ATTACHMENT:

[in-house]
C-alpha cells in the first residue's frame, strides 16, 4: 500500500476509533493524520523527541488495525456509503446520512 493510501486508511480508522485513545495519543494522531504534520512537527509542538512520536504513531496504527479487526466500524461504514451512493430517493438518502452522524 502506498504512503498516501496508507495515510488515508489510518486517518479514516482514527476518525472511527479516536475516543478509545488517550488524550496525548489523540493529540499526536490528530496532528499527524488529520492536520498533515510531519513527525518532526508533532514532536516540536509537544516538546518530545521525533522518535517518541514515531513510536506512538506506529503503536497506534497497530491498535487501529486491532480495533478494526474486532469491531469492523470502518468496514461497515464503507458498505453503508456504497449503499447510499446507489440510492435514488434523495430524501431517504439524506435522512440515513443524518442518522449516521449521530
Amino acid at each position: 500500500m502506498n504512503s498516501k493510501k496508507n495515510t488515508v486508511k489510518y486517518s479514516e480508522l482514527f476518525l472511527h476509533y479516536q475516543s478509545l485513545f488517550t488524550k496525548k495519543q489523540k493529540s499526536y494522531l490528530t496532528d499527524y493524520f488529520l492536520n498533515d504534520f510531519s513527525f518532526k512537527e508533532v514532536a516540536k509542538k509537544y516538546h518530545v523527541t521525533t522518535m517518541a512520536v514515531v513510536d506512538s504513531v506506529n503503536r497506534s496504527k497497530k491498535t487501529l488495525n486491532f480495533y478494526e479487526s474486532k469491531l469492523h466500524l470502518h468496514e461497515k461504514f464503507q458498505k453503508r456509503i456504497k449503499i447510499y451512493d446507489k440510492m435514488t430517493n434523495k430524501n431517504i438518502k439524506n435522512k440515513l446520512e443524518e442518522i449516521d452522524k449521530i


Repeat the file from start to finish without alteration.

[in-house]
C-alpha cells in the first residue's frame, strides 16, 4: 500500500476509533493524520523527541488495525456509503446520512 493510501486508511480508522485513545495519543494522531504534520512537527509542538512520536504513531496504527479487526466500524461504514451512493430517493438518502452522524 502506498504512503498516501496508507495515510488515508489510518486517518479514516482514527476518525472511527479516536475516543478509545488517550488524550496525548489523540493529540499526536490528530496532528499527524488529520492536520498533515510531519513527525518532526508533532514532536516540536509537544516538546518530545521525533522518535517518541514515531513510536506512538506506529503503536497506534497497530491498535487501529486491532480495533478494526474486532469491531469492523470502518468496514461497515464503507458498505453503508456504497449503499447510499446507489440510492435514488434523495430524501431517504439524506435522512440515513443524518442518522449516521449521530
Amino acid at each position: 500500500m502506498n504512503s498516501k493510501k496508507n495515510t488515508v486508511k489510518y486517518s479514516e480508522l482514527f476518525l472511527h476509533y479516536q475516543s478509545l485513545f488517550t488524550k496525548k495519543q489523540k493529540s499526536y494522531l490528530t496532528d499527524y493524520f488529520l492536520n498533515d504534520f510531519s513527525f518532526k512537527e508533532v514532536a516540536k509542538k509537544y516538546h518530545v523527541t521525533t522518535m517518541a512520536v514515531v513510536d506512538s504513531v506506529n503503536r497506534s496504527k497497530k491498535t487501529l488495525n486491532f480495533y478494526e479487526s474486532k469491531l469492523h466500524l470502518h468496514e461497515k461504514f464503507q458498505k453503508r456509503i456504497k449503499i447510499y451512493d446507489k440510492m435514488t430517493n434523495k430524501n431517504i438518502k439524506n435522512k440515513l446520512e443524518e442518522i449516521d452522524k449521530i